Another journalist Russell reached out to was NBC’s Collins, who, in late 2017, was working for The Daily Beast, where he pioneered coverage of this topic extensively. “I don’t trust just anyone who comes to me with information,” says Collins. “There are so many people bullshitting that want to be part of this discussion, but they don’t have the goods. Hundreds of people have come to me. Josh has earned my trust because he shows the work. We know he’s reliable and that he cares about getting the information out [in the public].”

Through his work on Blacktivist, Russell unearthed a Russian-language dark-web site that was auctioning off hacked information, including the sale of what it claimed was a cache of leaked Russian IRA documents. Those docs contained names of targeted American political activists and U.S.-based proxies (user names) on Twitter, YouTube, Facebook, and other social media sites. Apparently the Russian group planned to dupe those Americans into peddling Kremlin-penned propaganda and even setting up protest rallies. In short, Russell’s find of this IRA data leak helped The Daily Beast reporters broaden the scope of their investigation to show the scale and sophistication of the efforts to disrupt the 2016 election.

As Russell’s work became more and more in-depth, he used his engineering background to organize and scale up. He set up expansive Excel spreadsheets and wrote his own programs to filter the background information of tens of thousands of social media and accounts into the tidy rows and columns. He could then scroll quickly up and down in search of patterns. He built word clouds to spot oft-used terminology and track hashtags to still more malignant accounts. And when Twitter, responding to criticism of spreading disinformation, released its private archive of more than 10 million tweets associated with foreign interference, Russell was able to use his programs to distill vital info from a virtual firehose of data. “There’s a very small number of journalists and researchers working in this space that have the kind of digital fluency, the ability to navigate the disinformation landscape, and the ability to produce original findings to flesh out entire operations,” says Casey Michel, who researched post-Soviet regimes at Columbia University and has written for Foreign Affairs, POLITICO, and The Washington Post. “It was very apparent from the early days, as we began having these cascades of disinformation, that he was a voice worth listening to. He knew what he was talking about. We had pinhole views—Josh was one of those go-to voices that kept unearthing material and providing insights, especially on the Twitter side of things.”

In Russell’s first year-and-a-half of hunting, his findings made their way to about a dozen reporters at various publications who listened and used his work anonymously in the background of more than 40 stories. But perhaps even more impressive, and maybe more important, the sites themselves considered him an asset. Accounts he reported were suspended or deleted in a matter of days or even hours. Twitter, in particular, seems to value his expertise—even if they’ll only begrudgingly share the credit. “As a uniquely open service, we’re not only a resource to researchers, but we also benefit from their findings,” says Twitter spokeswoman Katie Rosborough. “We’ve published an industry-leading archive of information operations so responsible researchers like Josh Russell can further investigate and learn from the tactics of bad actors.”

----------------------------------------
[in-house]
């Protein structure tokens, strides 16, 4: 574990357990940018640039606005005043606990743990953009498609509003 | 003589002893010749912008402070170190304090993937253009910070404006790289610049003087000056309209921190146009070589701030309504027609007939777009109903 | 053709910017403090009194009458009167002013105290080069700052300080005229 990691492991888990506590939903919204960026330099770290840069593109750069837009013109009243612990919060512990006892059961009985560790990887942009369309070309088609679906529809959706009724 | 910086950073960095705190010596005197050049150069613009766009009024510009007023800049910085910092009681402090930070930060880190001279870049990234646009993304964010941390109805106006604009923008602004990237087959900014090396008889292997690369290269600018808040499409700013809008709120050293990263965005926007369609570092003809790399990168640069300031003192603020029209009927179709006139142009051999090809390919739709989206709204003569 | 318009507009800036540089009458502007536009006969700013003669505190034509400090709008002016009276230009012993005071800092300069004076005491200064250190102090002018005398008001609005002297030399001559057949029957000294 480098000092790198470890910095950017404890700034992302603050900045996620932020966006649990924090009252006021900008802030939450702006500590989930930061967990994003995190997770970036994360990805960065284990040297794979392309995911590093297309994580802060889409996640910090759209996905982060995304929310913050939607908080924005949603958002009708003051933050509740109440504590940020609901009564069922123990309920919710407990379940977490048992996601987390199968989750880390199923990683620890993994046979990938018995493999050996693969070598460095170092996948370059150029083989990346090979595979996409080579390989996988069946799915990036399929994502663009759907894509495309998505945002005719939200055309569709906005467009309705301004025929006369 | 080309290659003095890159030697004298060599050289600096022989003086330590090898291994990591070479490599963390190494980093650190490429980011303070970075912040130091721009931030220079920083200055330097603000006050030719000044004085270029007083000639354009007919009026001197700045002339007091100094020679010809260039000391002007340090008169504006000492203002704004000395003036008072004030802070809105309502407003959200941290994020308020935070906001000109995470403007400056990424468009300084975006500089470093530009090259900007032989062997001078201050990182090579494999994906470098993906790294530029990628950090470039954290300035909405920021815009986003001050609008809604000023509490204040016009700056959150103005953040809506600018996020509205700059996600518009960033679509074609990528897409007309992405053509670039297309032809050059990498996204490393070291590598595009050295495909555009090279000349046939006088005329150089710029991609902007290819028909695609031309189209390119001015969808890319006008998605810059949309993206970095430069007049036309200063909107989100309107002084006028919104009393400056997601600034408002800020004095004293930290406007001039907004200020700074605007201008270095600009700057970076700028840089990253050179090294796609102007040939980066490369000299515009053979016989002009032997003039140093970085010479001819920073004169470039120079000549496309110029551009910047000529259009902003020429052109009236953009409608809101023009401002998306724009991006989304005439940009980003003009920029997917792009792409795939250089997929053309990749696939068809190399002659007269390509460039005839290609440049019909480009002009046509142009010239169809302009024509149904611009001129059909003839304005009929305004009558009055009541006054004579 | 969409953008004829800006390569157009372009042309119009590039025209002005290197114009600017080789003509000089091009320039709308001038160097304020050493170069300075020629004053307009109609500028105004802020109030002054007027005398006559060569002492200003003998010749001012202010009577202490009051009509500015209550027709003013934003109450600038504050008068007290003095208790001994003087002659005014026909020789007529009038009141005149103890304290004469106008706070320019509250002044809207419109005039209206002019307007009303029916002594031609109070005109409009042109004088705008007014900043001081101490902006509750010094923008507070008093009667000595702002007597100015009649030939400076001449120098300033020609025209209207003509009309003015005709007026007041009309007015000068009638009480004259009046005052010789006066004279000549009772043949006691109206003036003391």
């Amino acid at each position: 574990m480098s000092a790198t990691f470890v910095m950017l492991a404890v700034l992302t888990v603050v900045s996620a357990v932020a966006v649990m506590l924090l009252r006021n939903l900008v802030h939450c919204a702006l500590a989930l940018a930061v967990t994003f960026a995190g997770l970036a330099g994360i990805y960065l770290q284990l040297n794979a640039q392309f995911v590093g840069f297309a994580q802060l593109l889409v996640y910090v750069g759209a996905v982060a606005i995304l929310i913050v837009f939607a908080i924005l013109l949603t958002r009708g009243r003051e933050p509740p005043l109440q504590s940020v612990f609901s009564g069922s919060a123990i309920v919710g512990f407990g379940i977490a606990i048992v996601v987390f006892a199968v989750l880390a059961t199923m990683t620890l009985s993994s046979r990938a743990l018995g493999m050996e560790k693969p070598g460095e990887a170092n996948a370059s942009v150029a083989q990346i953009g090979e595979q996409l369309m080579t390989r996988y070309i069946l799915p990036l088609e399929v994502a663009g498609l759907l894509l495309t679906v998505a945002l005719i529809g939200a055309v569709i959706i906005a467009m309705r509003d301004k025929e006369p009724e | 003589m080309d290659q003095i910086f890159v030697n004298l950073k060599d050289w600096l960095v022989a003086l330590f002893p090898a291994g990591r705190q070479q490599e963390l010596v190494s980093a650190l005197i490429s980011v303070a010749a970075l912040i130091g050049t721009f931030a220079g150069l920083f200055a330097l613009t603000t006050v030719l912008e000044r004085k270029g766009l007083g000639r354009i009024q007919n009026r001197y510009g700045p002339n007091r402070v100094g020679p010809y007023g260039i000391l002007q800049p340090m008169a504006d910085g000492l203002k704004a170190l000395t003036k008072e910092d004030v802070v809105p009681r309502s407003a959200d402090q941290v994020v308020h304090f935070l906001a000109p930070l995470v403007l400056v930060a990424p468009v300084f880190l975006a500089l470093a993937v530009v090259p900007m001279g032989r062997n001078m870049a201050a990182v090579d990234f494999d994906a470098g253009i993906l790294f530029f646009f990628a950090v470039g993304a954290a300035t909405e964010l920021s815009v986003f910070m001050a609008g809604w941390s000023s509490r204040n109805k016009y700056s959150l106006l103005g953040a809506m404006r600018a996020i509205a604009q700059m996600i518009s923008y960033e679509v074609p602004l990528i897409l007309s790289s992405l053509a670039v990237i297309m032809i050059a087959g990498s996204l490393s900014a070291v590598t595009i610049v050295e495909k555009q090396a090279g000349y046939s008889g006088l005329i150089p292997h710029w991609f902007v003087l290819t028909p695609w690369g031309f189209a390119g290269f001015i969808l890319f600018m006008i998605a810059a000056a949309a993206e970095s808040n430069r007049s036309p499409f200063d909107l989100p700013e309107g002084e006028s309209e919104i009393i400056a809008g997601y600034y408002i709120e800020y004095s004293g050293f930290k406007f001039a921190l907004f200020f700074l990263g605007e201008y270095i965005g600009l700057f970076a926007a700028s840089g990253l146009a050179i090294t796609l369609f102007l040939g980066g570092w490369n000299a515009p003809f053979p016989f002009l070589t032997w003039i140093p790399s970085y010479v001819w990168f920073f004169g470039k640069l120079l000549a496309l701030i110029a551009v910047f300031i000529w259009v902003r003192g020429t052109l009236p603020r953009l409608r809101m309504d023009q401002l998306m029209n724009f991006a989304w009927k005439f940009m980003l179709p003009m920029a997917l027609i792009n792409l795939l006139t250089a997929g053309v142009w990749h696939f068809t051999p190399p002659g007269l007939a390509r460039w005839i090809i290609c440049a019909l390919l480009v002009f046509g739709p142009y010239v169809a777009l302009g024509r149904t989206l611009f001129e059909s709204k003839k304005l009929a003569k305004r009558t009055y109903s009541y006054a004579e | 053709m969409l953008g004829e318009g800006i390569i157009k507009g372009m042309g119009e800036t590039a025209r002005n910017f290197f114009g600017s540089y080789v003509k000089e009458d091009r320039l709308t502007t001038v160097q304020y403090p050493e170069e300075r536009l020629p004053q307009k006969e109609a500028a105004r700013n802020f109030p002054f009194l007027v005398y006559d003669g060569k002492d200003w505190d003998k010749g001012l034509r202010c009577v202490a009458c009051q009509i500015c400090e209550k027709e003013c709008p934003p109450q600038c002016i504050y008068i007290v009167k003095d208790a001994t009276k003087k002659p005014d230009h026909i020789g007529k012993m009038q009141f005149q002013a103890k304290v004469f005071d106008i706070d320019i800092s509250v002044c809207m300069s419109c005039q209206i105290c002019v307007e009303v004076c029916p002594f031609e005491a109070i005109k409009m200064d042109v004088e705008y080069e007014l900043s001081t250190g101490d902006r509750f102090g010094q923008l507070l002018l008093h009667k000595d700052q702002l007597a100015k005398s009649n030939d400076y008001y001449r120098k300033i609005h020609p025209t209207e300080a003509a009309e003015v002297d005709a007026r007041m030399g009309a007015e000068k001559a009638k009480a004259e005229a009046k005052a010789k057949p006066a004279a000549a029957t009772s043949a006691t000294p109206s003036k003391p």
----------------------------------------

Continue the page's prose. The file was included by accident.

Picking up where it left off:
In the summer of 2018, Russell had to make a decision about his own online identity.

Until that point, Russell’s reputation and name had continued to grow in journalistic and research circles. But those media outlets only knew him as an avatar. Some, if not all, news organizations certainly did their background checks before trusting an unverified online account claiming to be from Indiana that was reporting on other unverified and suspicious accounts; but none of the reporters had even seen Russell’s face, let alone met him in person. They trusted his work, though they rarely cited him specifically or gave him a byline. And Russell was comfortable in his relative anonymity.

But O’Sullivan, the journalist, thought that Russell’s effort and backstory warranted a profile of its own on CNN.com. The reporter asked Russell if he would consider coming out of the dark attic and into the spotlight.

The request gave Russell pause. His employer, IUPUI, said they would be fine with the publicity as long as it was clear that Russell did this away from his workplace, on his own time. Russell’s immediate family gave their consent; his older son, Cooper, then 11, especially warmed to the notion of his father’s title of “troll hunter.” But Russell was concerned about his family’s safety. A full-blown feature with his name and picture for all to see might draw the wrong kind of attention to his home, his wife, and his children. On the other hand, he was already fielding online intimidation, even threats of violence to him and his family. In the end, he agreed to the piece, deciding that being in the public eye, where everyone can see you and what happens to you, offers its own kind of security.